Unconscious Pathways

Creativity heals us and defines our humanity. In pre-modern times the domains of healing, art and spirituality were interwoven elements of human life. Combined with Jung’s theories about the language of the unconscious being through images and symbols (Johnson, 1986), I believe that it is through connecting with, our natural birthright, the Creative Spirit, that we can reach our potential.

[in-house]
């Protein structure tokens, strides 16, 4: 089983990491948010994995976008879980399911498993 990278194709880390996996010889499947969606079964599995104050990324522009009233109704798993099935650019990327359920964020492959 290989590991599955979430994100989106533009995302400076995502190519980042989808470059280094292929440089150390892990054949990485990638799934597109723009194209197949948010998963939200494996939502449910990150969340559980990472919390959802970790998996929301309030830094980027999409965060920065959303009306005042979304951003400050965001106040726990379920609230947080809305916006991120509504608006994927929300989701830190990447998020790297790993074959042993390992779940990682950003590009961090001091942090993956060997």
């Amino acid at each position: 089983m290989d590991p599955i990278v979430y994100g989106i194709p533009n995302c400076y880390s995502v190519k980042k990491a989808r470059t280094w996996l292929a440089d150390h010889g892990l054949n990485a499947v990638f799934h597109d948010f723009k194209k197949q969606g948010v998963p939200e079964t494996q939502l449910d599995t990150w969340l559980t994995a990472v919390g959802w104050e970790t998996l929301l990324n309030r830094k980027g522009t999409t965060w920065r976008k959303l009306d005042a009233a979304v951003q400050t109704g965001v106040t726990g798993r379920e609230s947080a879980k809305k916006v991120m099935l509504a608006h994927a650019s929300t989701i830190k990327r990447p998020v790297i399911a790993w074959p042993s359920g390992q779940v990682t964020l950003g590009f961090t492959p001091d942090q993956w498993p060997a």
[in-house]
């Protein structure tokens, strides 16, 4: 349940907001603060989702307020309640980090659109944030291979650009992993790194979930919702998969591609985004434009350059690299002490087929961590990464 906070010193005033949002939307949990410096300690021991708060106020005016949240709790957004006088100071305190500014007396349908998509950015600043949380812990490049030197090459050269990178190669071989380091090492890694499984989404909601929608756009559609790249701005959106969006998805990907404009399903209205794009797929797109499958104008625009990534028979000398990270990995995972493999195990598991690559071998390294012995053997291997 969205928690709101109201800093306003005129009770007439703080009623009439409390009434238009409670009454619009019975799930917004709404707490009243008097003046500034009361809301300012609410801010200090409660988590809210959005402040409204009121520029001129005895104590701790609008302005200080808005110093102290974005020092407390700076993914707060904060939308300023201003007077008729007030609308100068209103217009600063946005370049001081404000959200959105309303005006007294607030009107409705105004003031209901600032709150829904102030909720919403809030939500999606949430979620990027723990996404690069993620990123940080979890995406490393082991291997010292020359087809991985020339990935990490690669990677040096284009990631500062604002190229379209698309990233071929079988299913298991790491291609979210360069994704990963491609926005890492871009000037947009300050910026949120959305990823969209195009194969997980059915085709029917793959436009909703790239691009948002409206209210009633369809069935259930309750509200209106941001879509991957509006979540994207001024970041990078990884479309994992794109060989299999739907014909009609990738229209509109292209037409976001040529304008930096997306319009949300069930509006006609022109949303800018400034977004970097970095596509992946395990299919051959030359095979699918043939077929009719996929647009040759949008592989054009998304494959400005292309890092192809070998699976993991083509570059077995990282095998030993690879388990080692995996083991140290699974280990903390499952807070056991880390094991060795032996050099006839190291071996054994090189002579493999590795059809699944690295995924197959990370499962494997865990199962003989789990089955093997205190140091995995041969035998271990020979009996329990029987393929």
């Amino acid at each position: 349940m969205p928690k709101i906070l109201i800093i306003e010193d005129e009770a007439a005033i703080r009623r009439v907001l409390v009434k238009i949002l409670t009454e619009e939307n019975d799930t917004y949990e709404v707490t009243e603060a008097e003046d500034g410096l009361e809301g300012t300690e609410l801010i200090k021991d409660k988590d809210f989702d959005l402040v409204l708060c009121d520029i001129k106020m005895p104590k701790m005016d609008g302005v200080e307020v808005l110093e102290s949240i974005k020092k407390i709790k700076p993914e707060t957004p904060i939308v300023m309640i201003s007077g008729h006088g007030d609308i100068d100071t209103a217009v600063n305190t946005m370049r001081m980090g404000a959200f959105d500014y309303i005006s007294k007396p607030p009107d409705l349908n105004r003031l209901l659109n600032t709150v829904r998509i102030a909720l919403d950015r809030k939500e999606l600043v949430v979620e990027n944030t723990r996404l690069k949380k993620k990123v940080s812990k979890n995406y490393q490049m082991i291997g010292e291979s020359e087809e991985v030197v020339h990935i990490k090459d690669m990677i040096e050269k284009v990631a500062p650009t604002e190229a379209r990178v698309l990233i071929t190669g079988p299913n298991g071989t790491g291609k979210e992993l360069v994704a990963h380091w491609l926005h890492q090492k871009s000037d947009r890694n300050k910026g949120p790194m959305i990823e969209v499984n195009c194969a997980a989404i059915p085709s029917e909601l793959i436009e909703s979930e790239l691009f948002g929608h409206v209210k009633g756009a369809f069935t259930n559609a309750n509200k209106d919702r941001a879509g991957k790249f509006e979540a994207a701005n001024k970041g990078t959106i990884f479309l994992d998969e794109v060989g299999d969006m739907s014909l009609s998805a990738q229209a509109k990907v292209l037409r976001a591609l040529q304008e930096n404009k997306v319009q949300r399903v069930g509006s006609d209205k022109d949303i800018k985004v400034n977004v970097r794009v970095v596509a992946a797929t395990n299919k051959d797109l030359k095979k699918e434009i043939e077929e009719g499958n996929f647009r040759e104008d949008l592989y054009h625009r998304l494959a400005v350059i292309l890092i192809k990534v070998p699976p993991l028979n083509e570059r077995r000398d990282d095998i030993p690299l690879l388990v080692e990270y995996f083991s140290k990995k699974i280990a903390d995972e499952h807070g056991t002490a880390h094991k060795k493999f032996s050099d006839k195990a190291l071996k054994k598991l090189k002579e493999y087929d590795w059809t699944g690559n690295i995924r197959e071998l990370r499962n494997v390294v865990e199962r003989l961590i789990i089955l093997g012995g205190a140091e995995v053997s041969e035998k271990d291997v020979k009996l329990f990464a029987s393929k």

My journey has always been inward. When I made my first mandala, a few months ago, I realized I began at the centre and worked my way out. For me, to make sense of my external world, I need to locate first within myself. I often will turn to art-making to gain a deeper awareness of what is going on for me, like, Pat Allen (2005), I may make art to learn more about my family dynamics, increase an understanding of a dream, or to resolve a conflict within myself. The arts allow us access to deeper states of knowing not available through cognitive methods. Arts allows us to consider on an intuitive level, uniting the body, mind, intellect, spirit and emotions in a process which reveals deeper levels of who we are (Paintner, 2007). Art as a spiritual path offers us a possibility to cultivate our discernment and imagination in order to manifest reality (Allen, 2005). The painter and guide, Flora Bowley, pioneer of Brave Intuitive Painting, explains that if we really show up authentically to our canvas, the canvas will reveal our blocks to us (Huff, n.d). When we engage with the Creative Spirit in a meditative way, the art-making can answer the question of: what is in us that is waiting to be born (Allen, 2005)?